• Problematic theoretical considerations of monetary unions

      Baimbridge, Mark J. (2018-10)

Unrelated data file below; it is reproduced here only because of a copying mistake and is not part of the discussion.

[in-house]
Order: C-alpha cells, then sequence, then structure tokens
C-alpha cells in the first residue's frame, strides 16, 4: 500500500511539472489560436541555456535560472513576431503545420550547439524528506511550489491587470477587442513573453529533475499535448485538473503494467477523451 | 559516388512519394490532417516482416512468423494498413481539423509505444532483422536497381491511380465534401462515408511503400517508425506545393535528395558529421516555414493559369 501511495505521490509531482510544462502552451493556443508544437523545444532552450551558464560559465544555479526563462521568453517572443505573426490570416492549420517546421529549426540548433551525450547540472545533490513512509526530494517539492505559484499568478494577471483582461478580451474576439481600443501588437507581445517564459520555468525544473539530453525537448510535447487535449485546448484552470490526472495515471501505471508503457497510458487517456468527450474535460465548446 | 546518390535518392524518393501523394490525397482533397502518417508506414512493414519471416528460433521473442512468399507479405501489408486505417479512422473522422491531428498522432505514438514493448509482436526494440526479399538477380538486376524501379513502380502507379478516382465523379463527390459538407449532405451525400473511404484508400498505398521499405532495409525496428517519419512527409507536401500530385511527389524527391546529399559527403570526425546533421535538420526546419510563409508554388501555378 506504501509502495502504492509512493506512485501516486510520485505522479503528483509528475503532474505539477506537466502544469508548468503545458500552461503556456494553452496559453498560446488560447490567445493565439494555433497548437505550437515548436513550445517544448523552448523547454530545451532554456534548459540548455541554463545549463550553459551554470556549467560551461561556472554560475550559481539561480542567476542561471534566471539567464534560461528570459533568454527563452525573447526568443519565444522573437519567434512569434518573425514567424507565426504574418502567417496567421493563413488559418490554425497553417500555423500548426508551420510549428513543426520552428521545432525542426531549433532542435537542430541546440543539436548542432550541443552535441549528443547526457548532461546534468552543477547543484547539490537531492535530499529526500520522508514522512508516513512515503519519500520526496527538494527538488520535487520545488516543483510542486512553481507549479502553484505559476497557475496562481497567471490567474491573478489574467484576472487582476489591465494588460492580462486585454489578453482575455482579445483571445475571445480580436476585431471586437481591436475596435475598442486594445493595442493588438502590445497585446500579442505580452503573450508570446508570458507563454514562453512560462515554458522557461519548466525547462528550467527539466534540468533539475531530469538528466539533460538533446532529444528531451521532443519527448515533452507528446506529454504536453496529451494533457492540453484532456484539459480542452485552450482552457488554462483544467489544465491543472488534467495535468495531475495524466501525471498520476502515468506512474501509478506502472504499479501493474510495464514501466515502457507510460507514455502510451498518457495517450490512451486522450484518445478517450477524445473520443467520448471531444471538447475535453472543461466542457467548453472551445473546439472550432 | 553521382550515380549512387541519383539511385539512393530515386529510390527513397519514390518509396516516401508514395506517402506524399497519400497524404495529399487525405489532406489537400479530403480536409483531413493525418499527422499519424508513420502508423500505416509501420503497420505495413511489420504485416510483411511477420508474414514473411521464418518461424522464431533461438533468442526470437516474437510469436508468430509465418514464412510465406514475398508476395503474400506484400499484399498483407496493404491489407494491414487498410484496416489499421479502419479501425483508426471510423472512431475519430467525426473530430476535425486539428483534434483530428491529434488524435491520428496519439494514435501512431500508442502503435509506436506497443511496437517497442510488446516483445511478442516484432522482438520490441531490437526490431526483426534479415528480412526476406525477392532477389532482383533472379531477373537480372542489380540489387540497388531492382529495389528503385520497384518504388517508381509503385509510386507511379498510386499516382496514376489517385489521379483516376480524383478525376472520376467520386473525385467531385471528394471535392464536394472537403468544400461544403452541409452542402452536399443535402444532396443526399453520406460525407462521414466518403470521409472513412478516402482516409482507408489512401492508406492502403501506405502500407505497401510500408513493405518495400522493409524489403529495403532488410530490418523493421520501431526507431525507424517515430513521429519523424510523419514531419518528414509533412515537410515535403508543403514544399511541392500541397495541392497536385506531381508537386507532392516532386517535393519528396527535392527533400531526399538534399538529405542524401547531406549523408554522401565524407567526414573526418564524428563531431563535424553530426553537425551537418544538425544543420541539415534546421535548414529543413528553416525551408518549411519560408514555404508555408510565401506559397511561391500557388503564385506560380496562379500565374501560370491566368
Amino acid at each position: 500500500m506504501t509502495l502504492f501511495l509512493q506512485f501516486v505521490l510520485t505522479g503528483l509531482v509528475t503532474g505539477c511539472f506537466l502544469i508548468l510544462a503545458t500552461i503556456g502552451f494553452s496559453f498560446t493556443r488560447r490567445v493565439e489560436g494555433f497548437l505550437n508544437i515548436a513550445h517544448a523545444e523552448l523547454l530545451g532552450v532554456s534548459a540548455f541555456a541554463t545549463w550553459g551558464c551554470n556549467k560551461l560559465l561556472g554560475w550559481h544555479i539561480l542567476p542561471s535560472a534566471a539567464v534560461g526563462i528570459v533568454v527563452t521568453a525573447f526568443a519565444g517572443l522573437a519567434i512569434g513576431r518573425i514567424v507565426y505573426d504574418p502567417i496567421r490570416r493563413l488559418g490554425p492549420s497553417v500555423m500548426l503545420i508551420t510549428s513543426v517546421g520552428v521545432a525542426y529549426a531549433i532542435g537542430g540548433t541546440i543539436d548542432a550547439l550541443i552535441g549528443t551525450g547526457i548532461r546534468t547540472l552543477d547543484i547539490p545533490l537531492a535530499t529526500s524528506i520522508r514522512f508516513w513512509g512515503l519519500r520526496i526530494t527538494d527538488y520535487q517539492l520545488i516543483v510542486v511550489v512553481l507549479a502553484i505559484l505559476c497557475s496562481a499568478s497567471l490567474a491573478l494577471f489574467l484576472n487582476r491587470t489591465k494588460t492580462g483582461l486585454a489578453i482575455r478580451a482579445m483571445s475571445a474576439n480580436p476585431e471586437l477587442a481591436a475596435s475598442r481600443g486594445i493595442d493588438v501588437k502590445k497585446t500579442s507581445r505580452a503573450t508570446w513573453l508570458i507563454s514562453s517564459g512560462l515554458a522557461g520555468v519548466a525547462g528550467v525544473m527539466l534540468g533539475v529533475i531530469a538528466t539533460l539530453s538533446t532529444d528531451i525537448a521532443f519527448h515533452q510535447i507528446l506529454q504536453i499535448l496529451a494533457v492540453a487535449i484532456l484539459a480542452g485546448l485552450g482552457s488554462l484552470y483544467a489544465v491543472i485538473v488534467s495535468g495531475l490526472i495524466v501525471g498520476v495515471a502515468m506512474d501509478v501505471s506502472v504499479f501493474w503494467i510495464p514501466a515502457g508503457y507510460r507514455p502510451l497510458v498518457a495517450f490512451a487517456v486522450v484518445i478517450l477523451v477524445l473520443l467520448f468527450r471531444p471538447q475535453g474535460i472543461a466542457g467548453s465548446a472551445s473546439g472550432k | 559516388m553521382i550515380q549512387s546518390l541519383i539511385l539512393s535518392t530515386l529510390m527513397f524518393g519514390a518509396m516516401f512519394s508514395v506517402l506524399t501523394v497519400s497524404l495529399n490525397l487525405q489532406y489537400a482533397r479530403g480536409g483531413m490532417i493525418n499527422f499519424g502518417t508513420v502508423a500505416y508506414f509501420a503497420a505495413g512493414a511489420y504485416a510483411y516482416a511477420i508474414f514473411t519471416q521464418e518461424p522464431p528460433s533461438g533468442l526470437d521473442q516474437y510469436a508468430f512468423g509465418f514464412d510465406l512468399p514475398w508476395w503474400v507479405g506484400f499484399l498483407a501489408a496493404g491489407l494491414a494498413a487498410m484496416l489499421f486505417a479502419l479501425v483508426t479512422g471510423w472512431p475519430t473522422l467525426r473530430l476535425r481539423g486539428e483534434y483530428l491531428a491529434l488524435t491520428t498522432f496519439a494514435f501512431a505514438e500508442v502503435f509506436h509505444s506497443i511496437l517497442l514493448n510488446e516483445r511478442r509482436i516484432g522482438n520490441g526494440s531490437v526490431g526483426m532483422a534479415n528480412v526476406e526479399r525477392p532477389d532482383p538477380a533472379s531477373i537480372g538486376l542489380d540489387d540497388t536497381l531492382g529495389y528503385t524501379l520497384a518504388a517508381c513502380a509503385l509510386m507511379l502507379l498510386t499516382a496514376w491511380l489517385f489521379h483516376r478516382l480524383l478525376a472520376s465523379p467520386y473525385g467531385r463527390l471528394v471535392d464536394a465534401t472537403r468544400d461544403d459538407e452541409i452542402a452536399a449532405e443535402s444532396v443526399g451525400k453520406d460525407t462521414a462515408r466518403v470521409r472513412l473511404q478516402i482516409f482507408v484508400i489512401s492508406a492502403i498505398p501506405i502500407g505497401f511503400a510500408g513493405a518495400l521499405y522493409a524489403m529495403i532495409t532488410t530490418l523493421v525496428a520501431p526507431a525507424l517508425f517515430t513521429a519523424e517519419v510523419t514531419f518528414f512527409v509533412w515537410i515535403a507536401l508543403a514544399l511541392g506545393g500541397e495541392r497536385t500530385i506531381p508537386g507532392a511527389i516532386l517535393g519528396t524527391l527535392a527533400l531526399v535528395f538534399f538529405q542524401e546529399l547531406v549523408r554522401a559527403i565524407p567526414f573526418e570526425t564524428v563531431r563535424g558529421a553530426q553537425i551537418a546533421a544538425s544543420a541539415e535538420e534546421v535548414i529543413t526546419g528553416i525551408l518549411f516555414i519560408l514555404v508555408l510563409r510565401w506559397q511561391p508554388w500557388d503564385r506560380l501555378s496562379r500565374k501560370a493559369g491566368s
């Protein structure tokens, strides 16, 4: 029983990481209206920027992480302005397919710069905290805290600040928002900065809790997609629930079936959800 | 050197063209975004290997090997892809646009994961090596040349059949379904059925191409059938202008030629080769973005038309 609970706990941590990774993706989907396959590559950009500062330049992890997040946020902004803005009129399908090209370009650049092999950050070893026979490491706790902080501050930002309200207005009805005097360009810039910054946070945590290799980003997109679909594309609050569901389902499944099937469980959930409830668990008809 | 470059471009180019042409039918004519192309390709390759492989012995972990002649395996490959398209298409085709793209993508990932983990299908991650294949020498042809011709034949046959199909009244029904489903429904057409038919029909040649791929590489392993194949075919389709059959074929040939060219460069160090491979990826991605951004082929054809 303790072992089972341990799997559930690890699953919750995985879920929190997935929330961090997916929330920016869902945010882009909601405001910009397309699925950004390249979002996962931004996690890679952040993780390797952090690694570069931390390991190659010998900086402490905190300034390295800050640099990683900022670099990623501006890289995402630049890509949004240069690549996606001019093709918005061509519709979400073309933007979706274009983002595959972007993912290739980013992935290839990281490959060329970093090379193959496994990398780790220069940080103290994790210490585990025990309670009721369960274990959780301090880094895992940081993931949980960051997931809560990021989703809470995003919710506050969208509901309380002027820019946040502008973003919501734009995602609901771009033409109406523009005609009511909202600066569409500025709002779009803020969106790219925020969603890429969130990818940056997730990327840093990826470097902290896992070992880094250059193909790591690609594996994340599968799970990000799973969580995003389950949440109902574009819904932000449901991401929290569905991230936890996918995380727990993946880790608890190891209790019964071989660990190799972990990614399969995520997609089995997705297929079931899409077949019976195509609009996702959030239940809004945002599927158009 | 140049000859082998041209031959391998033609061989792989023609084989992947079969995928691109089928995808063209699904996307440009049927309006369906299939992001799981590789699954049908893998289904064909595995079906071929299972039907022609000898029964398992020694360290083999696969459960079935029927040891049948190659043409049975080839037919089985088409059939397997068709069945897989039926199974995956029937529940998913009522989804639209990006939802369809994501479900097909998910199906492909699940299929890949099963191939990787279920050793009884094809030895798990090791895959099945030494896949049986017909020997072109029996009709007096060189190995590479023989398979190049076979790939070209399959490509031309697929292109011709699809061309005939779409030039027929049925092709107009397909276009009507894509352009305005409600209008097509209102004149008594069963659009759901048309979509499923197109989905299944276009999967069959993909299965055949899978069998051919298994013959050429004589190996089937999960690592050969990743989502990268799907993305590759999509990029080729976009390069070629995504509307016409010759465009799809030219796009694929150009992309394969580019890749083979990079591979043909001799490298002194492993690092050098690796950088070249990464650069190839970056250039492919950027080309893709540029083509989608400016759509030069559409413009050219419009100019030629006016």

Although the eurozone sovereign debt crisis took many by surprise following the Global Financial Crisis induced Great Recession, this chapter argues that this was an accident waiting to happen with unjustified emphasis placed upon unproven rules and institutions derived from contemporary neoliberal macroeconomic thinking. First, recent developments in macroeconomic are discussed and evaluated in terms of the so-called New Consensus Macroeconomics (NCM) that forms the current mainstream macroeconomic model comprising a blend of New Classical and New Keynesian theories is through adopting the rational behaviour hypothesis and supply-side-determined long-term equilibrium of output. A particular feature of these ideas is the inclusion of rules and institutions that are perceived to result in time consistent policymaking through essentially binding politicians from undertaking in non-optimal behaviour for either opportunistic, partisan or non-rational expectations reasons. Second, in addition to the general backdrop of macroeconomics the chapter considers the notion of a monetary union between countries under the rubric of both exogenous and endogenous Optimum Currency Area (OCA) theory. This combination of theoretical propositions form the bedrock of the eurozone where the TEU convergence criteria and SGP form the rules, while the European Central Bank is the key institution tasked with delivering low and stable price inflation. However, although these notions have become the staple diet of a generation of mainstream economists they comprehensively failed to insulate the eurozone from its sovereign debt crisis.